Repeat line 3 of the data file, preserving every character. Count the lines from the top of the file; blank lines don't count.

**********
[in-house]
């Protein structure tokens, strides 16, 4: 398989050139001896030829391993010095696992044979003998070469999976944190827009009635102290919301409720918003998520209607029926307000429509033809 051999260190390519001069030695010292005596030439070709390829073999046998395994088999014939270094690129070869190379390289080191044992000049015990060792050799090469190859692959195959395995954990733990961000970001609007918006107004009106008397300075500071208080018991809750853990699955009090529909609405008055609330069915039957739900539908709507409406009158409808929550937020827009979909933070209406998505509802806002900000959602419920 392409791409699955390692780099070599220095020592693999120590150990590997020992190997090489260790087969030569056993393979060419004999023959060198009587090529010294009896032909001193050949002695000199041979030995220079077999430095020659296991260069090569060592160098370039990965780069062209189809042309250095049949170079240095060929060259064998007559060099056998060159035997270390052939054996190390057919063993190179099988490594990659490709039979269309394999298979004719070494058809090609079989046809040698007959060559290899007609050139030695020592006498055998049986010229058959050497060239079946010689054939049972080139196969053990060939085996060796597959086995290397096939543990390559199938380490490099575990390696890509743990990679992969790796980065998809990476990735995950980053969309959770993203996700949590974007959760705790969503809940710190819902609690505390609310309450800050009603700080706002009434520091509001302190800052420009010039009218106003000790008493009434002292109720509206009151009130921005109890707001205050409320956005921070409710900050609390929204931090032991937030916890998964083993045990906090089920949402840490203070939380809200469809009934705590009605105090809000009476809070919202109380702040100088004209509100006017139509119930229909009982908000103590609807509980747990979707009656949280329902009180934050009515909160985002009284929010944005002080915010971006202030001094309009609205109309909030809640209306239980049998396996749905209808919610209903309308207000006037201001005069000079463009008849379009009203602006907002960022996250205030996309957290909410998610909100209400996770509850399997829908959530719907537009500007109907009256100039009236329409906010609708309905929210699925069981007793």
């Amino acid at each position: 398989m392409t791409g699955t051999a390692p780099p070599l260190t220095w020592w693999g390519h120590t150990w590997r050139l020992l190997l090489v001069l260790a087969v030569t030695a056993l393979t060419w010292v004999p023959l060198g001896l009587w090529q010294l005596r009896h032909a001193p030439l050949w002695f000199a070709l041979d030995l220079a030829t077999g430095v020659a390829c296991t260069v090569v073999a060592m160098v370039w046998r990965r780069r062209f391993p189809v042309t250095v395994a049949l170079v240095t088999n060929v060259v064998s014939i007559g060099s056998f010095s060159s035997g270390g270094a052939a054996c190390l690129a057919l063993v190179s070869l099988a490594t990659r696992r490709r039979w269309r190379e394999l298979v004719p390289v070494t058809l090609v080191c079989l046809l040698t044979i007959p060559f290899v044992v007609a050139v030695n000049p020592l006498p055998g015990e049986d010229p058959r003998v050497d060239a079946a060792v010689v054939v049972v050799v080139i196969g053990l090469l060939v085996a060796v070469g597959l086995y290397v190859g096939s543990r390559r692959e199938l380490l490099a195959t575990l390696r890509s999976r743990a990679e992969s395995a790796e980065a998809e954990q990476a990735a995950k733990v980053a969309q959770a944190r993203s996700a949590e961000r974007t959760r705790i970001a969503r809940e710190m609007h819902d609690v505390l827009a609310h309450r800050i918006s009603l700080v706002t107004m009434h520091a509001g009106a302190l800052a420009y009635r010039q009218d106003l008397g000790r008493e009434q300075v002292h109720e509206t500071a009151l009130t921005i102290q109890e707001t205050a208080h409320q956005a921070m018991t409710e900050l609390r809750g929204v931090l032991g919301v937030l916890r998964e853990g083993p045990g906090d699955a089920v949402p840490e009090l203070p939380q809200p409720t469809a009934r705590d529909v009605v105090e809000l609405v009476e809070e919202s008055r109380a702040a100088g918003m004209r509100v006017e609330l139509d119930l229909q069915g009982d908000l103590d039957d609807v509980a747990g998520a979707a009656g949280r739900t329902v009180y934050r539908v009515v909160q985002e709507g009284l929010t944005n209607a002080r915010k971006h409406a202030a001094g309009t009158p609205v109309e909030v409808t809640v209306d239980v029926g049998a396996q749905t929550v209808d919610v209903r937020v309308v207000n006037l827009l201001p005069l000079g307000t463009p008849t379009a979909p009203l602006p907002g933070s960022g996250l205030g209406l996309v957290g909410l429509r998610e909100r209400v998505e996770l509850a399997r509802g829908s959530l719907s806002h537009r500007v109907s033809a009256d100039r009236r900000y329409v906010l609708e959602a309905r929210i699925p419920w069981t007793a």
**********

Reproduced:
């Amino acid at each position: 398989m392409t791409g699955t051999a390692p780099p070599l260190t220095w020592w693999g390519h120590t150990w590997r050139l020992l190997l090489v001069l260790a087969v030569t030695a056993l393979t060419w010292v004999p023959l060198g001896l009587w090529q010294l005596r009896h032909a001193p030439l050949w002695f000199a070709l041979d030995l220079a030829t077999g430095v020659a390829c296991t260069v090569v073999a060592m160098v370039w046998r990965r780069r062209f391993p189809v042309t250095v395994a049949l170079v240095t088999n060929v060259v064998s014939i007559g060099s056998f010095s060159s035997g270390g270094a052939a054996c190390l690129a057919l063993v190179s070869l099988a490594t990659r696992r490709r039979w269309r190379e394999l298979v004719p390289v070494t058809l090609v080191c079989l046809l040698t044979i007959p060559f290899v044992v007609a050139v030695n000049p020592l006498p055998g015990e049986d010229p058959r003998v050497d060239a079946a060792v010689v054939v049972v050799v080139i196969g053990l090469l060939v085996a060796v070469g597959l086995y290397v190859g096939s543990r390559r692959e199938l380490l490099a195959t575990l390696r890509s999976r743990a990679e992969s395995a790796e980065a998809e954990q990476a990735a995950k733990v980053a969309q959770a944190r993203s996700a949590e961000r974007t959760r705790i970001a969503r809940e710190m609007h819902d609690v505390l827009a609310h309450r800050i918006s009603l700080v706002t107004m009434h520091a509001g009106a302190l800052a420009y009635r010039q009218d106003l008397g000790r008493e009434q300075v002292h109720e509206t500071a009151l009130t921005i102290q109890e707001t205050a208080h409320q956005a921070m018991t409710e900050l609390r809750g929204v931090l032991g919301v937030l916890r998964e853990g083993p045990g906090d699955a089920v949402p840490e009090l203070p939380q809200p409720t469809a009934r705590d529909v009605v105090e809000l609405v009476e809070e919202s008055r109380a702040a100088g918003m004209r509100v006017e609330l139509d119930l229909q069915g009982d908000l103590d039957d609807v509980a747990g998520a979707a009656g949280r739900t329902v009180y934050r539908v009515v909160q985002e709507g009284l929010t944005n209607a002080r915010k971006h409406a202030a001094g309009t009158p609205v109309e909030v409808t809640v209306d239980v029926g049998a396996q749905t929550v209808d919610v209903r937020v309308v207000n006037l827009l201001p005069l000079g307000t463009p008849t379009a979909p009203l602006p907002g933070s960022g996250l205030g209406l996309v957290g909410l429509r998610e909100r209400v998505e996770l509850a399997r509802g829908s959530l719907s806002h537009r500007v109907s033809a009256d100039r009236r900000y329409v906010l609708e959602a309905r929210i699925p419920w069981t007793a």